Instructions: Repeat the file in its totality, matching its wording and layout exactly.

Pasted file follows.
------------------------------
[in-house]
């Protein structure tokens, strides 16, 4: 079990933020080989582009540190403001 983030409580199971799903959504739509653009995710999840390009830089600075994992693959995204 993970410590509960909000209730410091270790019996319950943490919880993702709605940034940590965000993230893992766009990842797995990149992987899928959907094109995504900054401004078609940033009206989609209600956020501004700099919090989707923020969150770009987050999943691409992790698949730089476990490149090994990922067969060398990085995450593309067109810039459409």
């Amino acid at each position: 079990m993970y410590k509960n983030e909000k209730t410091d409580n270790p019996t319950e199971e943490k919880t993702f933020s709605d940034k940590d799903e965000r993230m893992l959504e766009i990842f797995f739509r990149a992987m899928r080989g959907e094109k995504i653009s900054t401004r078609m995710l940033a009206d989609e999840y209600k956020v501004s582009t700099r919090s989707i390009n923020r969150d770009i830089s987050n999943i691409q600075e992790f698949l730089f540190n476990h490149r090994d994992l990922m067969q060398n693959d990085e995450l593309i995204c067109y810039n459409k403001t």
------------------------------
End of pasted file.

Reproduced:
[in-house]
């Protein structure tokens, strides 16, 4: 079990933020080989582009540190403001 983030409580199971799903959504739509653009995710999840390009830089600075994992693959995204 993970410590509960909000209730410091270790019996319950943490919880993702709605940034940590965000993230893992766009990842797995990149992987899928959907094109995504900054401004078609940033009206989609209600956020501004700099919090989707923020969150770009987050999943691409992790698949730089476990490149090994990922067969060398990085995450593309067109810039459409």
């Amino acid at each position: 079990m993970y410590k509960n983030e909000k209730t410091d409580n270790p019996t319950e199971e943490k919880t993702f933020s709605d940034k940590d799903e965000r993230m893992l959504e766009i990842f797995f739509r990149a992987m899928r080989g959907e094109k995504i653009s900054t401004r078609m995710l940033a009206d989609e999840y209600k956020v501004s582009t700099r919090s989707i390009n923020r969150d770009i830089s987050n999943i691409q600075e992790f698949l730089f540190n476990h490149r090994d994992l990922m067969q060398n693959d990085e995450l593309i995204c067109y810039n459409k403001t």